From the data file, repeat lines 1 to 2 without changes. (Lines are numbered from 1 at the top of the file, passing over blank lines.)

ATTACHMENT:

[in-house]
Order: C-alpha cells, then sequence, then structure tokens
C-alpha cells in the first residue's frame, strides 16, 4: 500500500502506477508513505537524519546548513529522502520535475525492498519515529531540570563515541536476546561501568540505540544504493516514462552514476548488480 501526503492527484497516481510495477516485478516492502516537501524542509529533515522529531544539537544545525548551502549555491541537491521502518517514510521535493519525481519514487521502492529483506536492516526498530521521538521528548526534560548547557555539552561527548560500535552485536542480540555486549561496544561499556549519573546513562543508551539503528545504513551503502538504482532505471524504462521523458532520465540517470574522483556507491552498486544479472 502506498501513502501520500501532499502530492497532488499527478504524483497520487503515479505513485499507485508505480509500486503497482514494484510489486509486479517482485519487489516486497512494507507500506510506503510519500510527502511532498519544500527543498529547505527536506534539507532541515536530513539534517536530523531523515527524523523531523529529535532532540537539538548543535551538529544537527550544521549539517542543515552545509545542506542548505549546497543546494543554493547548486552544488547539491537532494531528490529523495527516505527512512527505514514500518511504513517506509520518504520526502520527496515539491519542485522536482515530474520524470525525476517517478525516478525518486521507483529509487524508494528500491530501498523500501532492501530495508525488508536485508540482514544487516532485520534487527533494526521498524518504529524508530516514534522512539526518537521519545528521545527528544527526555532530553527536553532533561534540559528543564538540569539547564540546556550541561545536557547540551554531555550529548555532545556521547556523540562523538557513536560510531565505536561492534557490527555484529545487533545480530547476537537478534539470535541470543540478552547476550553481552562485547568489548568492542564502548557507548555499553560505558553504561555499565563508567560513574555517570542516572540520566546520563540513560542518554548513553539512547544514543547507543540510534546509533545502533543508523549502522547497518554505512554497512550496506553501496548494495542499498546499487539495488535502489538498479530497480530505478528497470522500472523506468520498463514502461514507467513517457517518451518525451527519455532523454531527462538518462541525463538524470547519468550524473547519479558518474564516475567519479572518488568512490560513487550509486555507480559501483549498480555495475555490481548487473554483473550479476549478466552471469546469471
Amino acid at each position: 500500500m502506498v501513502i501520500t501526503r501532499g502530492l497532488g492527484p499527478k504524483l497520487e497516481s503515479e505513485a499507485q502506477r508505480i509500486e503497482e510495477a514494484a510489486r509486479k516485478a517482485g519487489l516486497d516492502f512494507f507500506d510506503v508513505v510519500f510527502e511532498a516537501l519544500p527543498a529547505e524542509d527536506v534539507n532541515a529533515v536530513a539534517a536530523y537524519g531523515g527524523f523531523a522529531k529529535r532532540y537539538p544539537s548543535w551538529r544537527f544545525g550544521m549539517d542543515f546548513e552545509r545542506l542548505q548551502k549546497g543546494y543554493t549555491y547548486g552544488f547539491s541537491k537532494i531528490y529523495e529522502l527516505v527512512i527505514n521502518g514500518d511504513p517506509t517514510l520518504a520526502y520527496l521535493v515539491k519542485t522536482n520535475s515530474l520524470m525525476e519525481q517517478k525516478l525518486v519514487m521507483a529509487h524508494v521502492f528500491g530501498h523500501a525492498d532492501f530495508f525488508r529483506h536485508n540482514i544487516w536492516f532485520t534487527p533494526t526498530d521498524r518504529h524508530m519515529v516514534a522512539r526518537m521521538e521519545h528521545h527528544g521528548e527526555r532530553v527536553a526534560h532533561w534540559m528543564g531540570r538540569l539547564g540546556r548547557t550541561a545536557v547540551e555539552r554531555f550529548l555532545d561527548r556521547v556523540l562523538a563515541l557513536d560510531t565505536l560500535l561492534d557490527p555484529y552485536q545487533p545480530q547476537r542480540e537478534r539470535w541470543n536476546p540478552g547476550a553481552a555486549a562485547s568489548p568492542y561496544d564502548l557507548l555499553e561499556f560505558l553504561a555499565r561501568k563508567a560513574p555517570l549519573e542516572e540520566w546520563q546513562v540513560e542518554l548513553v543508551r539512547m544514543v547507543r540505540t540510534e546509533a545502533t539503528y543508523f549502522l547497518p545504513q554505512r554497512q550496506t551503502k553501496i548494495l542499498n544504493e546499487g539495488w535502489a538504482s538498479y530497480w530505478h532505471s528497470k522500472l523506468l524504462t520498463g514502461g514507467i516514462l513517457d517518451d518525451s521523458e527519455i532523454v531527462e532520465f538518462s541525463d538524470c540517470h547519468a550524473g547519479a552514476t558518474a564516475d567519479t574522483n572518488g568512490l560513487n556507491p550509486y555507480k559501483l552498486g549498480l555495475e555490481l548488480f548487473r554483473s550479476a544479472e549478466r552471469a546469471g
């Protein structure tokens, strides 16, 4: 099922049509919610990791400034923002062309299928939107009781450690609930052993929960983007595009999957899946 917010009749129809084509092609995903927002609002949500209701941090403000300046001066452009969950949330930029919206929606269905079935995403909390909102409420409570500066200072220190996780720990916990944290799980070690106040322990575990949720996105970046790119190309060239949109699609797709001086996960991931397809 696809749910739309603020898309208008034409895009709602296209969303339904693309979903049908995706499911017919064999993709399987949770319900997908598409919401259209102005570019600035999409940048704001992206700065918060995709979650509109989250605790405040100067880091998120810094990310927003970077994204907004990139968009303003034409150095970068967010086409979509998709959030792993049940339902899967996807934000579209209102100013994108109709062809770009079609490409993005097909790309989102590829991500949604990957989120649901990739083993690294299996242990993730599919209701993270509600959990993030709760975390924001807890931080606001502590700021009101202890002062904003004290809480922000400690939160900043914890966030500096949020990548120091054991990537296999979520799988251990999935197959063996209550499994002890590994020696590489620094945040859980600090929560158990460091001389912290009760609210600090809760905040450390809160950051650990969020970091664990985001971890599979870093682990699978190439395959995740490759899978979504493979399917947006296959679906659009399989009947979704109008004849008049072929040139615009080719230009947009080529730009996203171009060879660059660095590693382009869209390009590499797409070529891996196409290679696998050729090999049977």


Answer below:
[in-house]
Order: C-alpha cells, then sequence, then structure tokens